Democrats need a new coalition, and they must build that coalition on the foundation of African-American voters. But that is not enough. Last night, Barack Obama won North Carolina with the same coalition that elected John Edwards to the U.S. Senate in 1998: African-Americans, laboring whites, progressive intellectuals and enthusiastic new voters. This is sustainable Democratic politics. Obama's wins in Iowa, Wisconsin, Washington, South Carolina, Mississippi and Virginia portend a new future.
That future is dependent on a new generation of voters. Hillary Clinton's candidacy is indelibly tied to a generation that came of age in Jim Crow, cut their teeth on Vietnam, and have governed the country with bitter partisan division. Obama's core supporters, like their candidate, represent a generation prepared to seek new solutions, new allies, and new trajectories for the country. Obama is the candidate of youth, but youth in this election does not mean just kids. Obama's supporters are taxpaying, military-serving, home-owning grown-ups. Youth, in this campaign, is the same youth that Bobby Kennedy spoke of at the University of Capetown in South Africa in 1966. Bobby Kennedy told us:
"Our answer is the world's hope; it is to rely on youth. The cruelties and the obstacles of this swiftly changing planet will not yield to obsolete dogmas and outworn slogans. It cannot be moved by those who cling to a present, which is already dying, who prefer the illusion of security to the excitement and danger, which comes with even the most peaceful progress. This world demands the qualities of youth: not a time of life but a state of mind, a temper of the will, a quality of the imagination, a predominance of courage over timidity, of the appetite for adventure over the love of ease."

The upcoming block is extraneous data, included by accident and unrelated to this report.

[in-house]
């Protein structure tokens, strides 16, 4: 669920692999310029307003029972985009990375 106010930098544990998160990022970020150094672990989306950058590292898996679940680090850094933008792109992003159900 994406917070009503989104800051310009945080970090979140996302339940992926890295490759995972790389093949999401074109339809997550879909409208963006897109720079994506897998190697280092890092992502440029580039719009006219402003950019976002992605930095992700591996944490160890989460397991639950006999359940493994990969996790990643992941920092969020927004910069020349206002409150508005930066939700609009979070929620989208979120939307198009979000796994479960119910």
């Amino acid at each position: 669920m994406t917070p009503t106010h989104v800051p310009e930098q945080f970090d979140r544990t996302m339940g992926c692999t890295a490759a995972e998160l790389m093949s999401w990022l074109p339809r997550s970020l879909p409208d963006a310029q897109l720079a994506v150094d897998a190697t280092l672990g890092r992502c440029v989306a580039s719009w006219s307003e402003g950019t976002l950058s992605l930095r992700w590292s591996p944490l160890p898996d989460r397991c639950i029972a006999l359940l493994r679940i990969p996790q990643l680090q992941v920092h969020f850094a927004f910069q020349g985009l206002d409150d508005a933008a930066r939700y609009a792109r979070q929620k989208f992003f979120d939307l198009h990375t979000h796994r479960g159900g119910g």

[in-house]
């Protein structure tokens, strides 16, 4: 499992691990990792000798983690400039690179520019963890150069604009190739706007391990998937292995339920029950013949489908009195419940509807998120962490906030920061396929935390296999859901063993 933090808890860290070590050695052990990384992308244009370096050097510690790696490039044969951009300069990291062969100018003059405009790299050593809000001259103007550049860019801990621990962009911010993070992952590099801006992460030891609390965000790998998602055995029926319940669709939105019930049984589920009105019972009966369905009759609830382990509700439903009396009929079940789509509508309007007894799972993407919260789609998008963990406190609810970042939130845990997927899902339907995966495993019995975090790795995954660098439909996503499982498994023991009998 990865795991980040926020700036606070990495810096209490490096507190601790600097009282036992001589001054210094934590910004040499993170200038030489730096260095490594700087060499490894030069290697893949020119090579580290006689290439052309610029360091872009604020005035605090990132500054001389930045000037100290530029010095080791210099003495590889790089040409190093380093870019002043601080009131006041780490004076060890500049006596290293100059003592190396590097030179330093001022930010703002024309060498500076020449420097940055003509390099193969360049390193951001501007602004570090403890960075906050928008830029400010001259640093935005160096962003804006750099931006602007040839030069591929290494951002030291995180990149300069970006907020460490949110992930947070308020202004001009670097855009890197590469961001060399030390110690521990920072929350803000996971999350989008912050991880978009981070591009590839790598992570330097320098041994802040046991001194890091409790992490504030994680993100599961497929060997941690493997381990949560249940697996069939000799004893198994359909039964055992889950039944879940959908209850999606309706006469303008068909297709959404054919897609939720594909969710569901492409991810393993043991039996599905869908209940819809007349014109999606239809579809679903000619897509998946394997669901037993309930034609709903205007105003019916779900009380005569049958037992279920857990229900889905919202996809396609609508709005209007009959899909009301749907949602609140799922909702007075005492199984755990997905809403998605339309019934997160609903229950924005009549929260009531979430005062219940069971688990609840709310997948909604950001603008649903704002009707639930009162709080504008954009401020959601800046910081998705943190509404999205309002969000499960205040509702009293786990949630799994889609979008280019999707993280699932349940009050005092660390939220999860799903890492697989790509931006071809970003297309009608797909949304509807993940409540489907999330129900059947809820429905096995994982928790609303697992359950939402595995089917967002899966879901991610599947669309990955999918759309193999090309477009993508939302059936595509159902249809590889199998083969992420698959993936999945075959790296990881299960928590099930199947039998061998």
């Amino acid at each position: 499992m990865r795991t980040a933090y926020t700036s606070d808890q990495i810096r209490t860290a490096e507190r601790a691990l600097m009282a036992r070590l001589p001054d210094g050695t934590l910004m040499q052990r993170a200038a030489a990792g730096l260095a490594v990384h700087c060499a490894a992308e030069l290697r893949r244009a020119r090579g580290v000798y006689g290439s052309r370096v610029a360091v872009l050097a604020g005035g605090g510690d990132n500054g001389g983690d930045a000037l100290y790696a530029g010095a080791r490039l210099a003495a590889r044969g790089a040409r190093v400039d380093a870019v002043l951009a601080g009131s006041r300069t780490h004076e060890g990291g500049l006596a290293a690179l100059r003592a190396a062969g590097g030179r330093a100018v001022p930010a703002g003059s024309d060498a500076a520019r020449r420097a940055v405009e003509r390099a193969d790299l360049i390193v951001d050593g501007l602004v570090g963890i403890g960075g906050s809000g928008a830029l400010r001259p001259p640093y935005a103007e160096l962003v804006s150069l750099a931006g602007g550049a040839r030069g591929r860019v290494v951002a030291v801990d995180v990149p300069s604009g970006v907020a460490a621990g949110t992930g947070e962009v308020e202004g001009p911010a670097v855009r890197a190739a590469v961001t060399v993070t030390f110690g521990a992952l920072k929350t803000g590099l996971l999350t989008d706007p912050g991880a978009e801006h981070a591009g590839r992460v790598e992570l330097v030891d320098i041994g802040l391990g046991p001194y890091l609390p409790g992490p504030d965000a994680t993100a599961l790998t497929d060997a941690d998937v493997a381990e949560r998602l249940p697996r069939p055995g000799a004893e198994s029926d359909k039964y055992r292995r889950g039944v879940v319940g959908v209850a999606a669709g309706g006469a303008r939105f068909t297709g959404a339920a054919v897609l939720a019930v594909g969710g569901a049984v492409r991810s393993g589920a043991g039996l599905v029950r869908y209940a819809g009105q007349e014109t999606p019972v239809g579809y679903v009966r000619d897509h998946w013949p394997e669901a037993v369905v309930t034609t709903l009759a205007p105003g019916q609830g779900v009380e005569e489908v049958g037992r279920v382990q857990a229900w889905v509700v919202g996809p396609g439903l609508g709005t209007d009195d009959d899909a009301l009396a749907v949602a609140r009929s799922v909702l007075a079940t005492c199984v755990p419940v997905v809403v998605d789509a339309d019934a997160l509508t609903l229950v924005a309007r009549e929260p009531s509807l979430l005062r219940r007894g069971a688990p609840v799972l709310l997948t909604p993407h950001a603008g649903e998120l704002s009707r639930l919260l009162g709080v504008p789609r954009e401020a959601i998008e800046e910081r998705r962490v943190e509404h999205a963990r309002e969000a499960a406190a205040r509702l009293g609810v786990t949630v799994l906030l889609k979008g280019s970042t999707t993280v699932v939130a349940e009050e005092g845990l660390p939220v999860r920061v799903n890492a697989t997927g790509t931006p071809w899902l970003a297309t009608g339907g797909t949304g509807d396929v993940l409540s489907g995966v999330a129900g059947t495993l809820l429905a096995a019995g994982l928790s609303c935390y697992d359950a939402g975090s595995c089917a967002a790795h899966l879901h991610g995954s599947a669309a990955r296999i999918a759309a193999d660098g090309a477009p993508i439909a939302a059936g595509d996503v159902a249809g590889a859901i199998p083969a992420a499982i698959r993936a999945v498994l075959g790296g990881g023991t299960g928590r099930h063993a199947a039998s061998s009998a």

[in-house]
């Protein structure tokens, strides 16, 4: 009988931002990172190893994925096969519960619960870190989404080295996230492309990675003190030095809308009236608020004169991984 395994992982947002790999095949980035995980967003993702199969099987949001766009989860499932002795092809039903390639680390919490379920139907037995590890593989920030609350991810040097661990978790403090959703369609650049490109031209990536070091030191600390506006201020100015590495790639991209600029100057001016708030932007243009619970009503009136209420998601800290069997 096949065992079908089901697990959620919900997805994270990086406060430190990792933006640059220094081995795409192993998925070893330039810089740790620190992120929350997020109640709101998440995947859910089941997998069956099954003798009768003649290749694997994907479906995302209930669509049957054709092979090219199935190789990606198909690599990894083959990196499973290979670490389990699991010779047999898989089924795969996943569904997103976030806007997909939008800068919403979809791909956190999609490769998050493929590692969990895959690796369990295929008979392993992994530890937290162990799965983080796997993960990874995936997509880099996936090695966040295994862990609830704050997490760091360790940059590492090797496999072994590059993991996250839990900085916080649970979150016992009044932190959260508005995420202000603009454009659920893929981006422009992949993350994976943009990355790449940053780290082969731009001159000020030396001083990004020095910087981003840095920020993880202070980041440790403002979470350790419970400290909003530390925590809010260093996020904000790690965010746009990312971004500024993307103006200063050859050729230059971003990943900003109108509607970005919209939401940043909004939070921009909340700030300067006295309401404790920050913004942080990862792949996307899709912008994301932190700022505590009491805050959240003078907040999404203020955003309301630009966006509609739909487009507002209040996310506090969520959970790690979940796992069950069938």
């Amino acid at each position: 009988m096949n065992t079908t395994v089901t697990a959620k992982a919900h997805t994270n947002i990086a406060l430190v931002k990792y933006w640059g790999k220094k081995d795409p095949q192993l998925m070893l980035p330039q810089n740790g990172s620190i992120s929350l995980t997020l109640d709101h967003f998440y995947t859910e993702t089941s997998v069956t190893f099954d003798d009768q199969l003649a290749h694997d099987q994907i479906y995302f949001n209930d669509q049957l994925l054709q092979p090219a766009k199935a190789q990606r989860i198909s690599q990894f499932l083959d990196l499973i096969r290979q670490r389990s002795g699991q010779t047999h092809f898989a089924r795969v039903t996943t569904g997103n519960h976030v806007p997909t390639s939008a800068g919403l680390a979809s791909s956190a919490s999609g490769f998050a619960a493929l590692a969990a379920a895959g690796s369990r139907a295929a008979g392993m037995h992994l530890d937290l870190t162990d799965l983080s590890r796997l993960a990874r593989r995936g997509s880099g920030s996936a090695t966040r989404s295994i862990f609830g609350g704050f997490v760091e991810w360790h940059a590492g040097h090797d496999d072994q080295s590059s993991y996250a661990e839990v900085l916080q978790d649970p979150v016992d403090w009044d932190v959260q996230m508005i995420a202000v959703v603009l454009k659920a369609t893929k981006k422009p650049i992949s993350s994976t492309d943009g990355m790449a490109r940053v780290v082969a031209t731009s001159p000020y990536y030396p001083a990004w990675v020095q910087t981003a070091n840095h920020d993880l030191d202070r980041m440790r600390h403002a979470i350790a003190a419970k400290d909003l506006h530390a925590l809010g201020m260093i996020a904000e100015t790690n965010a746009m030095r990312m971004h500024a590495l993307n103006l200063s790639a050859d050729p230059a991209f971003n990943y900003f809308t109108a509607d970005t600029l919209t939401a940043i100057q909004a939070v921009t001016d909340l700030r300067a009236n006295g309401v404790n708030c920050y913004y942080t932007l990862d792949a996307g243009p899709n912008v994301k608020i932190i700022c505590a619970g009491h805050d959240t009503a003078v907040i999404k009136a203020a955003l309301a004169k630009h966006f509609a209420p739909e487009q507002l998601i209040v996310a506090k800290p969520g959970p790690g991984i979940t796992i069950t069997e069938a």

Clinton's camp will argue that she is the candidate of the party's blue-collar base. This is an unsupportable argument. The demographics that Clinton attracts in the primaries are demographics dominated by GOP voters in the general election. She will not be the choice of the working class, white men, and senior voters. John McCain will be.
Mr. Dean, the Democratic coalition isn't the only one that is fragile right now. There are important segments of the Republican coalition who are uncomfortable with the social conservatism and war mongering of the recent Bush administration. They are ripe for realignment; but they are deeply suspicious of the Clintons. They need a reason to jump ship. Obama offers them one.
Mr. Dean, now is the time for courage. Your party has chosen a nominee, and he is a capable of creating and shoring up a new and lasting Democratic majority built on a national, multiracial, intergenerational coalition of men and women. Last night Senator Obama said, "I love this country too much to see it divided and distracted at this moment in our history."
Mr. Dean, how much do you love your party? It is time to start making the call, publicly and privately, for Hillary Clinton to exit the race. Your party needs you. Are you prepared to lead?
Melissa Harris-Lacewell is an associate professor of politics and African-American studies at Princeton University.